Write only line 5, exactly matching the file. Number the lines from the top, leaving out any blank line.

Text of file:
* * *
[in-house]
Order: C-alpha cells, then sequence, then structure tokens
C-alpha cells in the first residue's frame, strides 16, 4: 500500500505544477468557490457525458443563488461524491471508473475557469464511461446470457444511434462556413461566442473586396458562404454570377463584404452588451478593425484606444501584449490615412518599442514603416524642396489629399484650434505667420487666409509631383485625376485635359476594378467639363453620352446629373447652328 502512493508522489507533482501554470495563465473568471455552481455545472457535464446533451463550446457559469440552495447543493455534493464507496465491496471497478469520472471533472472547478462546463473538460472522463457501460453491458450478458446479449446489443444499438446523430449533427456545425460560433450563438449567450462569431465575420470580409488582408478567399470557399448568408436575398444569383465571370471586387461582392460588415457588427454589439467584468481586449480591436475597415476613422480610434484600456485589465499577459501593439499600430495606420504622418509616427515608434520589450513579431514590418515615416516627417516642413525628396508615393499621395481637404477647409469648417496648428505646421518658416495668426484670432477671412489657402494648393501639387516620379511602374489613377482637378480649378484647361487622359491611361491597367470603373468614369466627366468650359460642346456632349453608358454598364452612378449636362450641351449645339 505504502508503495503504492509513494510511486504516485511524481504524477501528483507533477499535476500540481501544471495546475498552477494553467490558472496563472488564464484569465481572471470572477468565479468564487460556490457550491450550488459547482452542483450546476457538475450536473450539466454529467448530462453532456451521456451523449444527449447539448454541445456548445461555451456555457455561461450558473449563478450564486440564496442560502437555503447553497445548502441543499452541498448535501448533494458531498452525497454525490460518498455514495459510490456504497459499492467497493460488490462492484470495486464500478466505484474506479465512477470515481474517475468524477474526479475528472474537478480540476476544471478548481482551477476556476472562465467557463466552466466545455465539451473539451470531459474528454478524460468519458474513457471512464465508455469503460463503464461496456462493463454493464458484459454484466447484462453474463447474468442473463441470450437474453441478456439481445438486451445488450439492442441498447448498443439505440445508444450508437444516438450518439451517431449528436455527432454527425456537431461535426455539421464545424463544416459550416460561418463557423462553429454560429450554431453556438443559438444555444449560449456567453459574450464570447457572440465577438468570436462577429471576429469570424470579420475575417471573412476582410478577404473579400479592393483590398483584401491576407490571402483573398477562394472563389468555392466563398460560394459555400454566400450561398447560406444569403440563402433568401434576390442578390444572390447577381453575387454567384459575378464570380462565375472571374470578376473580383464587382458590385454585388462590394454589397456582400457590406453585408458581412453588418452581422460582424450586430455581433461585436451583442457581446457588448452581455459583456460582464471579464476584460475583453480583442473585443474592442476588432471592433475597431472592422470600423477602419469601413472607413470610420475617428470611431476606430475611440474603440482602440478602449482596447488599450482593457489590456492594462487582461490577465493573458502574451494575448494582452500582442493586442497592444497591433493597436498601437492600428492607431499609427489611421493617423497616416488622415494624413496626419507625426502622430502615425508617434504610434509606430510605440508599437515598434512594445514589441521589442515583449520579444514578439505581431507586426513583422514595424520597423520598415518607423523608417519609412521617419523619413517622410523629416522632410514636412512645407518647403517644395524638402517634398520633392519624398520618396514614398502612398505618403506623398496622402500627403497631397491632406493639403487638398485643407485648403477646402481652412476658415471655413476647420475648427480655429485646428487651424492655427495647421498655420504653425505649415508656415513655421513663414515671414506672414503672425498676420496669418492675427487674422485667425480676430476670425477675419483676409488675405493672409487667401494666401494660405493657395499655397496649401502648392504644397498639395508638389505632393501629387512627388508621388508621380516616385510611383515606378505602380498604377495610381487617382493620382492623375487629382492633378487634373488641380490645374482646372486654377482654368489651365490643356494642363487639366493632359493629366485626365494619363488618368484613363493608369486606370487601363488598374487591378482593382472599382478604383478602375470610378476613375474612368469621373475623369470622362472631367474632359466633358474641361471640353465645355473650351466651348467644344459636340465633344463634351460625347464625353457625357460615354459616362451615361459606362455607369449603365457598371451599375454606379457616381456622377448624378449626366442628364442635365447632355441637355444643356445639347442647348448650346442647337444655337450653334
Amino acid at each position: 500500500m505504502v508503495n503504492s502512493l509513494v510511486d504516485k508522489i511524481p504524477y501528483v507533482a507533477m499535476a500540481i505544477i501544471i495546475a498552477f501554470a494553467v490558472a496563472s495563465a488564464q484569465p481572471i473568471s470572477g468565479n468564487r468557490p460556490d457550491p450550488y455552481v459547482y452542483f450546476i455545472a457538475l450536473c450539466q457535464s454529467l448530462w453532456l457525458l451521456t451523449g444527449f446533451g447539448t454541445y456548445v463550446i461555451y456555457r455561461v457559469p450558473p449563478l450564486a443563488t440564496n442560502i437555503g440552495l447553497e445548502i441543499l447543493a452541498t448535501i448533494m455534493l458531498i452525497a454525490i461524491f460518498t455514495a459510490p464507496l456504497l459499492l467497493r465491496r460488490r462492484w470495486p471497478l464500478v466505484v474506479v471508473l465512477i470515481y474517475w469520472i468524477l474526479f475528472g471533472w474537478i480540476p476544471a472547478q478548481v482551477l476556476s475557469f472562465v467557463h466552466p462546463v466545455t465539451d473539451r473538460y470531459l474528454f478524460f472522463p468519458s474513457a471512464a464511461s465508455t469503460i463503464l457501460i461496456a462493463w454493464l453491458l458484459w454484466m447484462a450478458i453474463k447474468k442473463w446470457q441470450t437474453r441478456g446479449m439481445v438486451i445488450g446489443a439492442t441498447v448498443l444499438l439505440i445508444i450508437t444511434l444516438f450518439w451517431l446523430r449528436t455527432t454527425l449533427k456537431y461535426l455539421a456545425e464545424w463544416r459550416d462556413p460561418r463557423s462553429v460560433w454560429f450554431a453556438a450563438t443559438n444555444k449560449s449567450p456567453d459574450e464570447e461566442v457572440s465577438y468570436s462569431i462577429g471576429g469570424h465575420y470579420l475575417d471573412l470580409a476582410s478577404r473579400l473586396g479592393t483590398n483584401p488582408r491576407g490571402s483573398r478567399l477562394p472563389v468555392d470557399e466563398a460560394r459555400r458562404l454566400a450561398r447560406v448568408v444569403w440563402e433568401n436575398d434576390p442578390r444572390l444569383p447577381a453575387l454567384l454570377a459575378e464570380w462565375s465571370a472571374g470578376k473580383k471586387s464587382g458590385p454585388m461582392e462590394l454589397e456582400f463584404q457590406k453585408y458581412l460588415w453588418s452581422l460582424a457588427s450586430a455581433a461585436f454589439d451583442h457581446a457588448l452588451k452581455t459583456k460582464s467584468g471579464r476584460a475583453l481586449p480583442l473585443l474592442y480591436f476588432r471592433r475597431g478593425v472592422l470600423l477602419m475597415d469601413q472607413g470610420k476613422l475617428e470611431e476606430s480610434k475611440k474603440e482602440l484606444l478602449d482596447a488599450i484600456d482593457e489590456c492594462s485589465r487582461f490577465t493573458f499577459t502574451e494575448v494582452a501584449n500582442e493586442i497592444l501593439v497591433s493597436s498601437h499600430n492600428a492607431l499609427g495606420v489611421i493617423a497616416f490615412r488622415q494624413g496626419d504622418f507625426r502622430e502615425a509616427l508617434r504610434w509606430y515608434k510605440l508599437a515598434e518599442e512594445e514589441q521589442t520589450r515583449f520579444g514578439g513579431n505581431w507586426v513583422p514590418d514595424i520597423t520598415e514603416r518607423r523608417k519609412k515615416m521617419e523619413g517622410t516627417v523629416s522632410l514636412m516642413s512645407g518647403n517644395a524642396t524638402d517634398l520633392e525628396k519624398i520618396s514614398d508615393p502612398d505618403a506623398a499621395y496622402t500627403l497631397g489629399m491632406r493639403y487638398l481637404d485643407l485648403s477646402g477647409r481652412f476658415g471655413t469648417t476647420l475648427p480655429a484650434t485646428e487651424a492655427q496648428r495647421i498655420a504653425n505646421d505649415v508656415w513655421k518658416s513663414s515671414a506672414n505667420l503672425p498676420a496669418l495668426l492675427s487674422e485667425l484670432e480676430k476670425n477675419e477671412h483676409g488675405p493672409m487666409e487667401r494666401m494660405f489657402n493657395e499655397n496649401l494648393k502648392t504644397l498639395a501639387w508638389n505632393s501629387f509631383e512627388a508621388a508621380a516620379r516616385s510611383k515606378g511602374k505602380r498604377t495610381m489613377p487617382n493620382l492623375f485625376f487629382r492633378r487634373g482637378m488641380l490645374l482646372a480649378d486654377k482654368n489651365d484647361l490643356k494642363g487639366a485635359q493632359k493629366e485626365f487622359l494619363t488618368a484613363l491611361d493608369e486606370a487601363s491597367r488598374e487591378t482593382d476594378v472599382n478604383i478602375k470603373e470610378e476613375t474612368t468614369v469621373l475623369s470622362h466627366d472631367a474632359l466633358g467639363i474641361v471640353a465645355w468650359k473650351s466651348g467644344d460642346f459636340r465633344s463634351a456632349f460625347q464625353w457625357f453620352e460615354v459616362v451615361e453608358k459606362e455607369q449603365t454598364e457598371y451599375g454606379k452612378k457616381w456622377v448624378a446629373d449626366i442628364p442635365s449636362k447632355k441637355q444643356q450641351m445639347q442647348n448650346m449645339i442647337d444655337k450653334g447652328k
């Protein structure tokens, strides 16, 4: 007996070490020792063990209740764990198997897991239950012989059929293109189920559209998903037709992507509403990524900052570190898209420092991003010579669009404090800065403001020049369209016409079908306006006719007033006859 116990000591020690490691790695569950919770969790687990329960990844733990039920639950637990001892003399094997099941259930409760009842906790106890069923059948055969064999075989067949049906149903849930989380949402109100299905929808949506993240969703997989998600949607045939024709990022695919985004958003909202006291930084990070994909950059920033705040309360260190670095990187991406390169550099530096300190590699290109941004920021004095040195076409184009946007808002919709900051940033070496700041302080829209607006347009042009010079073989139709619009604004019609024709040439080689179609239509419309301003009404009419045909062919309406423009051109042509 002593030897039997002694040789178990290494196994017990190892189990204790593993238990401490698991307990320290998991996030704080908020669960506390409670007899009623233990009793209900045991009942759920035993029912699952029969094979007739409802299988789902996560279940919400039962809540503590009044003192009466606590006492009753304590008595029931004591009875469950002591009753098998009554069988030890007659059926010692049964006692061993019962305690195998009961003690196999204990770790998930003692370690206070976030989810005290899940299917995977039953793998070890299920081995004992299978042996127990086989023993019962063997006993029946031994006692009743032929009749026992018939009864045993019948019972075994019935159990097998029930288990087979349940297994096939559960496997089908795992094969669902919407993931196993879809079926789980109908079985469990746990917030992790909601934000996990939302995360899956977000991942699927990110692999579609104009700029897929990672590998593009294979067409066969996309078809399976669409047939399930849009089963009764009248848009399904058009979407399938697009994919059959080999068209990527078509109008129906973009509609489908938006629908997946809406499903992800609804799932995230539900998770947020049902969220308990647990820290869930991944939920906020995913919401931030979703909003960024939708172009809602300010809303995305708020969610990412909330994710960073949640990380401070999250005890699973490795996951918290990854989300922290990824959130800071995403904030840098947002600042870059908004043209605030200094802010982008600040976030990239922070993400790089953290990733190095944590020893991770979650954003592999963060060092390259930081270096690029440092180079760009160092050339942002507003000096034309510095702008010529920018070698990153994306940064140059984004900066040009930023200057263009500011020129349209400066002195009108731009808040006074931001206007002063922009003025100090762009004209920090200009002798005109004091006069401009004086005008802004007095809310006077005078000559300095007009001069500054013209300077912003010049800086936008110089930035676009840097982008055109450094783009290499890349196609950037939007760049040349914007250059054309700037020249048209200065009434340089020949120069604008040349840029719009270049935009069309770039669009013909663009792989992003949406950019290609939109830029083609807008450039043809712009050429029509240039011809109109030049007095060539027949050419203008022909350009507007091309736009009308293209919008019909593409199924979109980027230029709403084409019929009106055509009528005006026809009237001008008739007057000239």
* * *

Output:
């Protein structure tokens, strides 16, 4: 007996070490020792063990209740764990198997897991239950012989059929293109189920559209998903037709992507509403990524900052570190898209420092991003010579669009404090800065403001020049369209016409079908306006006719007033006859 116990000591020690490691790695569950919770969790687990329960990844733990039920639950637990001892003399094997099941259930409760009842906790106890069923059948055969064999075989067949049906149903849930989380949402109100299905929808949506993240969703997989998600949607045939024709990022695919985004958003909202006291930084990070994909950059920033705040309360260190670095990187991406390169550099530096300190590699290109941004920021004095040195076409184009946007808002919709900051940033070496700041302080829209607006347009042009010079073989139709619009604004019609024709040439080689179609239509419309301003009404009419045909062919309406423009051109042509 002593030897039997002694040789178990290494196994017990190892189990204790593993238990401490698991307990320290998991996030704080908020669960506390409670007899009623233990009793209900045991009942759920035993029912699952029969094979007739409802299988789902996560279940919400039962809540503590009044003192009466606590006492009753304590008595029931004591009875469950002591009753098998009554069988030890007659059926010692049964006692061993019962305690195998009961003690196999204990770790998930003692370690206070976030989810005290899940299917995977039953793998070890299920081995004992299978042996127990086989023993019962063997006993029946031994006692009743032929009749026992018939009864045993019948019972075994019935159990097998029930288990087979349940297994096939559960496997089908795992094969669902919407993931196993879809079926789980109908079985469990746990917030992790909601934000996990939302995360899956977000991942699927990110692999579609104009700029897929990672590998593009294979067409066969996309078809399976669409047939399930849009089963009764009248848009399904058009979407399938697009994919059959080999068209990527078509109008129906973009509609489908938006629908997946809406499903992800609804799932995230539900998770947020049902969220308990647990820290869930991944939920906020995913919401931030979703909003960024939708172009809602300010809303995305708020969610990412909330994710960073949640990380401070999250005890699973490795996951918290990854989300922290990824959130800071995403904030840098947002600042870059908004043209605030200094802010982008600040976030990239922070993400790089953290990733190095944590020893991770979650954003592999963060060092390259930081270096690029440092180079760009160092050339942002507003000096034309510095702008010529920018070698990153994306940064140059984004900066040009930023200057263009500011020129349209400066002195009108731009808040006074931001206007002063922009003025100090762009004209920090200009002798005109004091006069401009004086005008802004007095809310006077005078000559300095007009001069500054013209300077912003010049800086936008110089930035676009840097982008055109450094783009290499890349196609950037939007760049040349914007250059054309700037020249048209200065009434340089020949120069604008040349840029719009270049935009069309770039669009013909663009792989992003949406950019290609939109830029083609807008450039043809712009050429029509240039011809109109030049007095060539027949050419203008022909350009507007091309736009009308293209919008019909593409199924979109980027230029709403084409019929009106055509009528005006026809009237001008008739007057000239």